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Looking For Community? Here's Why You Need xoTribe In Your Life

Three reasons you need xoTribe.

Life & Travel

If you follow xoNecole on social media, you will notice that they are encouraging their followers to join the xoTribe. Currently, they have over 1,000 members so far and are encouraging more women to join the tribe. Before you roll your eyes and mumble, "Not another social media platform," I would urge you to give this one a shot. As I've gotten older, I find it challenging to find women that show an endless amount of support and make it a priority to give you the love and resources you need to help you "level up". As much as I love spreading and speaking knowledge, sometimes I admire listening and learning from other women of different backgrounds and their stories.

Growing up, I didn't see much of that in my community. Besides having family support, I've always felt I had to fight for my own once I left the comfort of my own home. Since joining the xoTribe, I can now say that the community of women exists. Through the xoTribe, I've learned so much about myself. I've also learned I don't have to suffer alone if I'm going through something. These women are a DM, a text, or a GroupMe message away. Although we all haven't met in a physical setting, I can say that these groups of women are my friends.

In case you need a little more push to join xoTribe, I'm here to provide you three reasons why it would be beneficial to you.

You meet like-minded women.

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On your journey through womanhood and self-discovery, it can be challenging to find women who are currently on the same journey. You are introduced to women from all backgrounds and ages to share experiences and tips on how to live your best life. What I love most about this app is that the members can create the premise of the app. We can create the content that we want to share with a community of women who you think would benefit from it. From personal stories, articles on parenthood, book recommendations, parenting, finances, and career, the xoTribe is a one-stop shop for endless information. What makes it unique is that you, yes, you can be a contributor.

Most apps or sites have staff creating what they think the viewers would want to see and hear. With the xoTribe you can share your expertise, your business ventures, or even ask a simple question like, "What are your plans for the weekend?" It is considered a safe space for women to go without judgment. Everyone who has joined has provided love and support that will encourage you to speak up on what's on your mind.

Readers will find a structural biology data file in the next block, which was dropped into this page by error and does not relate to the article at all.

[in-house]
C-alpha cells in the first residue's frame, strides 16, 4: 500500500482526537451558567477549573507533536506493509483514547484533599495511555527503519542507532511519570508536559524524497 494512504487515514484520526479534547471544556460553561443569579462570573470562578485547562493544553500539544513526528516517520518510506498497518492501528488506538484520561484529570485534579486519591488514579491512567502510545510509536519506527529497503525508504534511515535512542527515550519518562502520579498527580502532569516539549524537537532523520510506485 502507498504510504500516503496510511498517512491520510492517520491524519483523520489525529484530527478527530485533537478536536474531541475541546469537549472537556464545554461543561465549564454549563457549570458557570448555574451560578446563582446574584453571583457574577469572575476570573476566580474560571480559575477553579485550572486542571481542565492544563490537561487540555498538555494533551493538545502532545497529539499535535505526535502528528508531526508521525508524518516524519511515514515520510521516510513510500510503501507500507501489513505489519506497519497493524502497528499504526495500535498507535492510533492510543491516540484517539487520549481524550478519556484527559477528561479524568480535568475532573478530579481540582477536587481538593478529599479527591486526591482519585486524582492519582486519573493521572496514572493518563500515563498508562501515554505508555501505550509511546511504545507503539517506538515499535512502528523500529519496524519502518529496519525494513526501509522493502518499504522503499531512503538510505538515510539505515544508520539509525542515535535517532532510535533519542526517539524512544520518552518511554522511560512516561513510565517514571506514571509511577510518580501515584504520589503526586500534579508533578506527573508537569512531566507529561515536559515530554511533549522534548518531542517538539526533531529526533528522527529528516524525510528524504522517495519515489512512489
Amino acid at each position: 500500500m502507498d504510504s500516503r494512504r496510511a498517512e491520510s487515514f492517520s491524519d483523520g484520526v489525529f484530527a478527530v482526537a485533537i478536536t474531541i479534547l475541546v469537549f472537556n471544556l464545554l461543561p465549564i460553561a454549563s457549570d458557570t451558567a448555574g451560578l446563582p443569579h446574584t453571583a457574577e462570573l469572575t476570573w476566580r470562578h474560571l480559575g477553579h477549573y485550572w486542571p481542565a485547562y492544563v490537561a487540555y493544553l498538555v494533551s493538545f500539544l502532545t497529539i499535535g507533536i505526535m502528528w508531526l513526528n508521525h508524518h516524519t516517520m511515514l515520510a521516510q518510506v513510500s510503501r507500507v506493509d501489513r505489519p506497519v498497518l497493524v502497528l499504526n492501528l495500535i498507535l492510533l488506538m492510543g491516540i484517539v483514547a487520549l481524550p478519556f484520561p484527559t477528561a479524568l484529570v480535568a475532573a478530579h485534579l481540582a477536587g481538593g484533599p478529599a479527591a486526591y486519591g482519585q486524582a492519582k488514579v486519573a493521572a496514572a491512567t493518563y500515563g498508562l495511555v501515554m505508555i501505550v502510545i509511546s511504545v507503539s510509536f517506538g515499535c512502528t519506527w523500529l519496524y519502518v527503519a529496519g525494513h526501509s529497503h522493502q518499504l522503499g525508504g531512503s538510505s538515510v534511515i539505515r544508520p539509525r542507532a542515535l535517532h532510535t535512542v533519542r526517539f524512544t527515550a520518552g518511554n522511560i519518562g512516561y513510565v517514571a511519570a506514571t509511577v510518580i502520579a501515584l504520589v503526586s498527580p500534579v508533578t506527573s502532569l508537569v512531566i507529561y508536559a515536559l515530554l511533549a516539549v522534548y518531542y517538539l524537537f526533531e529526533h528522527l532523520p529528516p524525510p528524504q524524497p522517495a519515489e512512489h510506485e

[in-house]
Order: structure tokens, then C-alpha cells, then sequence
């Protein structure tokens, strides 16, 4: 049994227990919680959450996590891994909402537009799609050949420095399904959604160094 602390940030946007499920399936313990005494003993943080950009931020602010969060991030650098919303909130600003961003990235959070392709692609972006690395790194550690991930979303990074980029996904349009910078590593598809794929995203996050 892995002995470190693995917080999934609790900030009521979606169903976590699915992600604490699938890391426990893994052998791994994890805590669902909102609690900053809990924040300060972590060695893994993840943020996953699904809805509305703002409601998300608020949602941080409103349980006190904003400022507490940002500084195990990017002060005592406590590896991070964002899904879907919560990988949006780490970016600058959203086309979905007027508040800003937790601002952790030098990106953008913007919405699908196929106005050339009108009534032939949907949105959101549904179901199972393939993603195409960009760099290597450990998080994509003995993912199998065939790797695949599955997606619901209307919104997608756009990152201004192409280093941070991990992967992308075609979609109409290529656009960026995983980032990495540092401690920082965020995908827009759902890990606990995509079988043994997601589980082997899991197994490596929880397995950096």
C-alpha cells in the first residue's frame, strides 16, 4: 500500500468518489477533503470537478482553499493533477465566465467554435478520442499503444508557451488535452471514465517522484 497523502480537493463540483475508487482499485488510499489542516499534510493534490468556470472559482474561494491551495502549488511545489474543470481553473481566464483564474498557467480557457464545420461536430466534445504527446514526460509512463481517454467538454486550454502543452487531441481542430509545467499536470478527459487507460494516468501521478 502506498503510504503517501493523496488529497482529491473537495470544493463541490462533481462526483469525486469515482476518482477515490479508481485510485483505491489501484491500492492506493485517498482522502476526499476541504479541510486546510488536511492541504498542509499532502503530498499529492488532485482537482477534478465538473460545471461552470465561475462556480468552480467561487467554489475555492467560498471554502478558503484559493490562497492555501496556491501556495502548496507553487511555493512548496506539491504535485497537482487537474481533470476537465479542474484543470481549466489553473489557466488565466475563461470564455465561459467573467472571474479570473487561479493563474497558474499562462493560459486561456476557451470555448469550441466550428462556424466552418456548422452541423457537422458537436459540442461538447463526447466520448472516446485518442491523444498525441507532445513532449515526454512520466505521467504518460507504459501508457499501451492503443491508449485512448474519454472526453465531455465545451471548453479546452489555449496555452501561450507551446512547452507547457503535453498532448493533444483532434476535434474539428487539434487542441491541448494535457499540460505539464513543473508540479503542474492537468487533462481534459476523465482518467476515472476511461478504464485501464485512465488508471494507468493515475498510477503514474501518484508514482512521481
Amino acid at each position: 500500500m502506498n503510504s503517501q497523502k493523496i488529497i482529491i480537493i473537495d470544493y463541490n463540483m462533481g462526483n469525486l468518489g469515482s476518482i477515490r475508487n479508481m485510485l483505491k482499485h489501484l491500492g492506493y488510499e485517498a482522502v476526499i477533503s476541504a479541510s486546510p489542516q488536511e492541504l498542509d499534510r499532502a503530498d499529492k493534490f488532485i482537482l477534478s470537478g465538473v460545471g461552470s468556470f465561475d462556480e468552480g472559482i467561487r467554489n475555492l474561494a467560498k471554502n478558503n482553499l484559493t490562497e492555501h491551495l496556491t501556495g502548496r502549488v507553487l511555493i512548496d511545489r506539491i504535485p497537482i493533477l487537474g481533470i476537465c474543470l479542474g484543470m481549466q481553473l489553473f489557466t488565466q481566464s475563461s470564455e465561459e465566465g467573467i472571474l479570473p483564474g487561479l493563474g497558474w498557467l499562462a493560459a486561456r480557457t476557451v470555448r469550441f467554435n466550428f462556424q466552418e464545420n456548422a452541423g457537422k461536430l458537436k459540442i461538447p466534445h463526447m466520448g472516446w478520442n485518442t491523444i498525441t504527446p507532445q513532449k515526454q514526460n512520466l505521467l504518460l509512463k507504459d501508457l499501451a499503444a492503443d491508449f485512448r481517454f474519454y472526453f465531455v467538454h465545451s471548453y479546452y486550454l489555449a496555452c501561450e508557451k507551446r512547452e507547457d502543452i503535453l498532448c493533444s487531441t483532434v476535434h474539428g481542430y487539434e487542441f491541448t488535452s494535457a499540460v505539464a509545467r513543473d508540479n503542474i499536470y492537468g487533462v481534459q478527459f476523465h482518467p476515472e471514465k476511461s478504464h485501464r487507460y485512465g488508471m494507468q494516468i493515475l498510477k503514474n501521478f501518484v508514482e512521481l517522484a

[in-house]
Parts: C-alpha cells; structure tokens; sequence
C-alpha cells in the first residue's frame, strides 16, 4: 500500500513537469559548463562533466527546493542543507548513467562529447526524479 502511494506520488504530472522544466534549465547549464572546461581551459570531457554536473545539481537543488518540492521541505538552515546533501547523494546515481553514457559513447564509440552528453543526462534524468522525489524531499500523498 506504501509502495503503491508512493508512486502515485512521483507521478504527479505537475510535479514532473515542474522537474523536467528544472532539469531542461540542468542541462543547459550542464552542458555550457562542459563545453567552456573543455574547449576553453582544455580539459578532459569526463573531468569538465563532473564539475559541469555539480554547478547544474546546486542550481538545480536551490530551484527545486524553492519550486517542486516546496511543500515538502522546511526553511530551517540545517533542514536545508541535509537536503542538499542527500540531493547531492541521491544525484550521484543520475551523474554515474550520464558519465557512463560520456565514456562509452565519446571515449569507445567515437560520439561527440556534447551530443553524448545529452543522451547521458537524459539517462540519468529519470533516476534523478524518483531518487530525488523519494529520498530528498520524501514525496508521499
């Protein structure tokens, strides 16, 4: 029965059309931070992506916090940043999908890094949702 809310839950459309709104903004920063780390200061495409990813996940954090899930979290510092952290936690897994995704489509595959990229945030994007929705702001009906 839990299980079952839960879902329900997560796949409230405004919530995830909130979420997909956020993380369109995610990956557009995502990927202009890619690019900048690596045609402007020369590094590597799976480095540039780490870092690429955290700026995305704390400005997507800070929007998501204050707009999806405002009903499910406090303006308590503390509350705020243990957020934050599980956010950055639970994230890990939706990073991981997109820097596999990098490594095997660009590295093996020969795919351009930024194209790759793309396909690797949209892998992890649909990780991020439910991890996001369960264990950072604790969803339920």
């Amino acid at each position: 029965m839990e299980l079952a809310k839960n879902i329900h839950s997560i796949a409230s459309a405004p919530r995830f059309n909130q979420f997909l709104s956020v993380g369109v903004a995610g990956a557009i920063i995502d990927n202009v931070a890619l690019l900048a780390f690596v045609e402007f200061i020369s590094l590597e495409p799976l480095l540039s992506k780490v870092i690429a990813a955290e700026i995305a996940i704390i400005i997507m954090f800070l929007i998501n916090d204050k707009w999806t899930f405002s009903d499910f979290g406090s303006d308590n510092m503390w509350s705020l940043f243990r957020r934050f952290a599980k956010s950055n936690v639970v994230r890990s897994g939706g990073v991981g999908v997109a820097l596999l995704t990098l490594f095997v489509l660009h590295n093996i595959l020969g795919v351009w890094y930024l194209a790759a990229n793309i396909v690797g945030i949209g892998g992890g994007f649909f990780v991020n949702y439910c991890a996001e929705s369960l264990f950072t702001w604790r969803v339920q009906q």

You get to connect with Necole Kane herself.

How many of you have had the luxury of speaking to the founder of your favorite hair care line, makeup line, or clothing line? Do you even know who these individuals are? With the xoTribe, you have access to message and communicate with Necole Kane herself, the founder of xoNecole. Not many people open themselves up to the public or to the people who continuously support them. Necole has done a fantastic job of making her presence known amongst the women in the community. She has given me sound advice that has opened my eyes to my endless possibilities. She is continuously sharing useful information and does a lovely job of encouraging all of us. I sometimes find it surreal that she is opening herself up and allowing us to be an inbox message away.

You gain exclusives to events that haven't been made public.

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The Pajamas and Lipstick virtual event was so much fun. As someone who doesn't go out much, it felt like I was out in the streets and having a night on the town. As a member of the xoTribe, any event that xoNecole hosts, you receive access to that event first. You are the first to know about all of the exclusive events before they are made available to the public. Some may be free, others may be at a discounted rate. It feels like a VIP pass to all the popular events.